Readers React: Mass murder is a grim new risk for schools that arming teachers won’t fix
To the editor: In the 1990s, public school educators did not think or need to say, “We are not warriors, we are teachers.” No one talked about how to “shelter in place.” (“We already ask too much of teachers. Don’t ask them to take on kids with guns,” Opinion, March 6)
During that time, as a community college counselor, I met with the relative of a student who committed suicide after killing four strangers at a local gym. Two years later, I counseled the spouse of a teacher at the nearby high school who was unable to save a student’s life during a shooting. The teacher’s grief and guilt profoundly affected the functioning of the whole family.
The repercussions of each gun death extends out to every member of a family and educational setting, as well as heartbroken friends and strangers struggling to provide comfort. The possibility of an armed teacher inadvertently shooting innocent students in a gun melee is not going to make things better, let alone safer.
Rather than continue to enhance the fortunes of the National Rifle Assn. and its supporters, the president and Republican politicians must do their duty to protect and serve the country. They must be the warriors in the fight to enact and enforce common-sense gun control.
Mary Rider, Idyllwild
To the editor: I am a graduate student and a substitute teacher for the city of Alexandria, Va. I see the fear in the eyes of the children when any discussion of drills or guns arises, and I feel the fear in my own pitted stomach as well.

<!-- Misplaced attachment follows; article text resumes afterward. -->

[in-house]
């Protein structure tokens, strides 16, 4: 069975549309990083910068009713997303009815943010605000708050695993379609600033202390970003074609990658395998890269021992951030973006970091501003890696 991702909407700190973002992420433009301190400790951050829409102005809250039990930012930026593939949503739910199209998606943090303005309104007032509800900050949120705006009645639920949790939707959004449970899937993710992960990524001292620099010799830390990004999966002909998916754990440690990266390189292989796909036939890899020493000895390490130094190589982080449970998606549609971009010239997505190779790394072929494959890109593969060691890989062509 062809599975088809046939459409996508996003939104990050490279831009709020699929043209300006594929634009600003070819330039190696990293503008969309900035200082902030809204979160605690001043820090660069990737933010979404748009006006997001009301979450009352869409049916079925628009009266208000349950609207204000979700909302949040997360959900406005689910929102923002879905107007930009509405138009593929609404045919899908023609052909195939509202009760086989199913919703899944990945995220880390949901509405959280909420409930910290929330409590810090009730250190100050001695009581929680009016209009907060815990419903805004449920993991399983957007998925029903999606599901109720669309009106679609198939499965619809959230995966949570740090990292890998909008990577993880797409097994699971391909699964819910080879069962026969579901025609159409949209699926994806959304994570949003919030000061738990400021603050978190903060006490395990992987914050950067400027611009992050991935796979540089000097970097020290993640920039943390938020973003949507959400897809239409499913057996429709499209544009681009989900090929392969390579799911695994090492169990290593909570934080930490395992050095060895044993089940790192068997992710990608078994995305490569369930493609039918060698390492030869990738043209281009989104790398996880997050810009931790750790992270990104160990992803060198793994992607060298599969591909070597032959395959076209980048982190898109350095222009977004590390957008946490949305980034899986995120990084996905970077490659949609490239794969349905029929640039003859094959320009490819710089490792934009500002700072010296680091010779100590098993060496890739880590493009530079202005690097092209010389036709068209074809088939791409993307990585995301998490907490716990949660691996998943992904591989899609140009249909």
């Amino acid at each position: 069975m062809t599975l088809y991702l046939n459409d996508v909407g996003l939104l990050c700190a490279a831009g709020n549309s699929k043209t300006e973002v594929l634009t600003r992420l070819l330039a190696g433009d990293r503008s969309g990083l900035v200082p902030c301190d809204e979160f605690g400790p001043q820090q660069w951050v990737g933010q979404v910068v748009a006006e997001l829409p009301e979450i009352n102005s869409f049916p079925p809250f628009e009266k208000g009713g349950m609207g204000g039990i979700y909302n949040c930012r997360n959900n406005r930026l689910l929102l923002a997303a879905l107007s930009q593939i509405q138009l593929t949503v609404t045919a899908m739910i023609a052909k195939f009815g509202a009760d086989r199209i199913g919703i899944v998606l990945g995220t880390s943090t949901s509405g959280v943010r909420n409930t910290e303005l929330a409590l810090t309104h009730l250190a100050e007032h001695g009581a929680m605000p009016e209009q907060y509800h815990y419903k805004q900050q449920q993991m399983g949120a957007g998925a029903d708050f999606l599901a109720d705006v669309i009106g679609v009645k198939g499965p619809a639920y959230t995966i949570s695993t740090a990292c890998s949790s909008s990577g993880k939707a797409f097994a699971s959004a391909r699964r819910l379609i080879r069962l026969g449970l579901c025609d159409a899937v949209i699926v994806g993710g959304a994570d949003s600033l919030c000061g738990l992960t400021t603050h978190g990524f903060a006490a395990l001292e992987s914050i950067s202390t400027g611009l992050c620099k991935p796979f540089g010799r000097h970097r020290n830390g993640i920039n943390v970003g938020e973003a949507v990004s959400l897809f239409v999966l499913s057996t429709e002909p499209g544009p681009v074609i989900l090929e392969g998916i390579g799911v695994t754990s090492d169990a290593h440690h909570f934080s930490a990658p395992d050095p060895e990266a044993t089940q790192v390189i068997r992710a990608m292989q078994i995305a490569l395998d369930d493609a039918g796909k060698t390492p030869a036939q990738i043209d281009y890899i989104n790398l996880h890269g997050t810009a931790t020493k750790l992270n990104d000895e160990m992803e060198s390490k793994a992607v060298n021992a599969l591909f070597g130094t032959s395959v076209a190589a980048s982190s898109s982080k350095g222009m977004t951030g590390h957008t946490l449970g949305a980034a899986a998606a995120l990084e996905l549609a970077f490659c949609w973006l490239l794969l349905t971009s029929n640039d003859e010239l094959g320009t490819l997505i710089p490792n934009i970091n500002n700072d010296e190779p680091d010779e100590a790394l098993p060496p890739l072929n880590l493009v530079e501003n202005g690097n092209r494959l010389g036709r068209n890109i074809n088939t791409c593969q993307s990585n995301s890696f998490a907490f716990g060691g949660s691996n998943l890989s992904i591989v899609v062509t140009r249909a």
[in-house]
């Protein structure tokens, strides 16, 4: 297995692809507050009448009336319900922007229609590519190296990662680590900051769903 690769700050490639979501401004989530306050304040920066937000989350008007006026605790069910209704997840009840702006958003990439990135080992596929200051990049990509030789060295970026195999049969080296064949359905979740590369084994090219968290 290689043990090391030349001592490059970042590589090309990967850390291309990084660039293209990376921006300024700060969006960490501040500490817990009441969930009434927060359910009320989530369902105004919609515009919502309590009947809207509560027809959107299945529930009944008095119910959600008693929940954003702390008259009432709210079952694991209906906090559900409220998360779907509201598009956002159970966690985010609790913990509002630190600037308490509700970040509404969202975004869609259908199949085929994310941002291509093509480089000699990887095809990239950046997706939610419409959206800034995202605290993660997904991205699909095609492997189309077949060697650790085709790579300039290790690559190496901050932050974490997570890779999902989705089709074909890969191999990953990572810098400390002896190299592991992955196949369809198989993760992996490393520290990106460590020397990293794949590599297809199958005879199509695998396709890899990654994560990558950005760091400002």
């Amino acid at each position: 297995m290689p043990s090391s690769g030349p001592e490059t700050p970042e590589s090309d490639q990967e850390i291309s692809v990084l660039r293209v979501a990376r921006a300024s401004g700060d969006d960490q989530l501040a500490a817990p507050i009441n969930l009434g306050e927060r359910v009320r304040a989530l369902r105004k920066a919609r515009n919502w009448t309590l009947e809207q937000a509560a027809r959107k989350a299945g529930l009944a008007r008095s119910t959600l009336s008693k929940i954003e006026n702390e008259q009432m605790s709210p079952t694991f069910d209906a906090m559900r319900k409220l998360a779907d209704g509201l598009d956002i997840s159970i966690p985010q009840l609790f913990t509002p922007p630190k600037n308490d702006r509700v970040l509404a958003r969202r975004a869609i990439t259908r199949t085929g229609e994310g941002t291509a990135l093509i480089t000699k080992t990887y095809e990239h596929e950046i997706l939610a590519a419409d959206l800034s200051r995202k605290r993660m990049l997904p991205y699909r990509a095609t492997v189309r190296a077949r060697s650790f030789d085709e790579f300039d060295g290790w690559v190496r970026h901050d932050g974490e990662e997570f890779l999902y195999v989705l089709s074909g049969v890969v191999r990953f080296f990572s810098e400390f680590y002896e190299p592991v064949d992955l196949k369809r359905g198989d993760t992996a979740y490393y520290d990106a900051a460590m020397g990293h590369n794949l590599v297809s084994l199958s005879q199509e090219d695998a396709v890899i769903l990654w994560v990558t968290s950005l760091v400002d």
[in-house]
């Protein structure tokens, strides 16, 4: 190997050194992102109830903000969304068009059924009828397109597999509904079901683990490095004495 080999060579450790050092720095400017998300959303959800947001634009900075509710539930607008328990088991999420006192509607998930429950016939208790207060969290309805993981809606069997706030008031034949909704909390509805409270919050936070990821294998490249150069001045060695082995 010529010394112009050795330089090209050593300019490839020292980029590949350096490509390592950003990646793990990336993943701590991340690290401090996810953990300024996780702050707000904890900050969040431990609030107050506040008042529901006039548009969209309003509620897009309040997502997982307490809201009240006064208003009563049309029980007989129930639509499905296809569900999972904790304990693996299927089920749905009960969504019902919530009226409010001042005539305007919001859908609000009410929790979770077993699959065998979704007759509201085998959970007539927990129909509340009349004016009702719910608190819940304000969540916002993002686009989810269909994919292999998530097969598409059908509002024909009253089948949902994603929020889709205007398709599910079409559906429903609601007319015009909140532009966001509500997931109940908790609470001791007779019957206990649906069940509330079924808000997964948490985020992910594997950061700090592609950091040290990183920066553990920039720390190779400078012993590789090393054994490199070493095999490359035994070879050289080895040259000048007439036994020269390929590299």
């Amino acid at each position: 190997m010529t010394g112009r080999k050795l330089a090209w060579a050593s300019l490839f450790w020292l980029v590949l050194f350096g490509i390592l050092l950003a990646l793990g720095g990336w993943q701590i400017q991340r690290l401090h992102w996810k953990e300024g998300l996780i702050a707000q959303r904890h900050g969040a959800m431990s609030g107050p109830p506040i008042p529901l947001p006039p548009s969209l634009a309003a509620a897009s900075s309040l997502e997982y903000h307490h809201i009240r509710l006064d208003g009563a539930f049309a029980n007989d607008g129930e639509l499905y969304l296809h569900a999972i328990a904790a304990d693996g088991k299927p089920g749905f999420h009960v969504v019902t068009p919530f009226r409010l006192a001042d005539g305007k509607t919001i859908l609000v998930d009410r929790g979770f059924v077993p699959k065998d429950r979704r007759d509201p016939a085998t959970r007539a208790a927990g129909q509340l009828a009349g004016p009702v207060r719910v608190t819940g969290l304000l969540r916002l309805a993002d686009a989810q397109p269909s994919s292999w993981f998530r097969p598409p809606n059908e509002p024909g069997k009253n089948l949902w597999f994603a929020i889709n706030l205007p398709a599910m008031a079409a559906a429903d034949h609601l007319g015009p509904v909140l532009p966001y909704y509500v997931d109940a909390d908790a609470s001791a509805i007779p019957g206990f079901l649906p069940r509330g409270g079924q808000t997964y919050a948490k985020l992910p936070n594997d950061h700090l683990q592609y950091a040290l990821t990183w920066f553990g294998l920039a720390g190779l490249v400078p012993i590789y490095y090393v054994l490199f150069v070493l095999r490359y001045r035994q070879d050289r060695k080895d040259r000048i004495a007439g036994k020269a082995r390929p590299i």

I agree with op-ed article writer Belle Chesler that teachers can only do so much. Our job is to educate and advocate for the young minds who cannot do it themselves — or those, like the students of Parkland, Fla., whose opinions on guns are dismissed because of their age. It prompts the question as to whether reality will set in or not in the minds of politicians and even the NRA.
Jenni Dooley, Alexandria, Va.
To the editor: Brilliant, heartbreaking letter by this teacher.
Yes, the emotional stresses are heavy on our kids and the hurts are too great, as she says. But as I’m sure this teacher knows, the student who’s making “disturbing art” needs more than to be told to “tone down the violence in his work.”
He needs counseling, gentle and concerned curiosity as to what’s hurting him that makes him create such violent art. This takes a financial commitment to schools that is sorely lacking.
Kids who are expelled or punished for acting out need just the opposite. They need help.
Ellen Butterfield, Studio City
The writer is a licensed marriage and family therapist.
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